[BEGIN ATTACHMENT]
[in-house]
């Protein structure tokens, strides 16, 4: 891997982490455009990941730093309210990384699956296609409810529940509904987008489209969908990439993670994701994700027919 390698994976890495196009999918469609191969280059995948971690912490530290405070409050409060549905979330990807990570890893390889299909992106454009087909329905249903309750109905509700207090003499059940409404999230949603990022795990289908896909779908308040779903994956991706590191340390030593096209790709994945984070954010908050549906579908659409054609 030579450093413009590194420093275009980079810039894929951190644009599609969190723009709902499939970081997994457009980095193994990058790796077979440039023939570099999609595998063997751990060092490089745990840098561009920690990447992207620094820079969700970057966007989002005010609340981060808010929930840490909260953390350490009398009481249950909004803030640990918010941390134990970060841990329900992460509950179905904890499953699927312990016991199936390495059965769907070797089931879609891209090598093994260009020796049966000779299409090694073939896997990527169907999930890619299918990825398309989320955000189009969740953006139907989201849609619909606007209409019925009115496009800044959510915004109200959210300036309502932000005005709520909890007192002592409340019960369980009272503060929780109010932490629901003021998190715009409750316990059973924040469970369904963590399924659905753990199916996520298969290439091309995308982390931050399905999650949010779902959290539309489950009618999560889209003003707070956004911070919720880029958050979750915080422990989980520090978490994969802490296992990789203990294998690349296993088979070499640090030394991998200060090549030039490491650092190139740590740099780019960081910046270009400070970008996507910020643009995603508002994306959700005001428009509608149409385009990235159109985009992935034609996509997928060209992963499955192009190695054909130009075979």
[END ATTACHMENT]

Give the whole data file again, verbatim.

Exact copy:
[in-house]
């Protein structure tokens, strides 16, 4: 891997982490455009990941730093309210990384699956296609409810529940509904987008489209969908990439993670994701994700027919 390698994976890495196009999918469609191969280059995948971690912490530290405070409050409060549905979330990807990570890893390889299909992106454009087909329905249903309750109905509700207090003499059940409404999230949603990022795990289908896909779908308040779903994956991706590191340390030593096209790709994945984070954010908050549906579908659409054609 030579450093413009590194420093275009980079810039894929951190644009599609969190723009709902499939970081997994457009980095193994990058790796077979440039023939570099999609595998063997751990060092490089745990840098561009920690990447992207620094820079969700970057966007989002005010609340981060808010929930840490909260953390350490009398009481249950909004803030640990918010941390134990970060841990329900992460509950179905904890499953699927312990016991199936390495059965769907070797089931879609891209090598093994260009020796049966000779299409090694073939896997990527169907999930890619299918990825398309989320955000189009969740953006139907989201849609619909606007209409019925009115496009800044959510915004109200959210300036309502932000005005709520909890007192002592409340019960369980009272503060929780109010932490629901003021998190715009409750316990059973924040469970369904963590399924659905753990199916996520298969290439091309995308982390931050399905999650949010779902959290539309489950009618999560889209003003707070956004911070919720880029958050979750915080422990989980520090978490994969802490296992990789203990294998690349296993088979070499640090030394991998200060090549030039490491650092190139740590740099780019960081910046270009400070970008996507910020643009995603508002994306959700005001428009509608149409385009990235159109985009992935034609996509997928060209992963499955192009190695054909130009075979």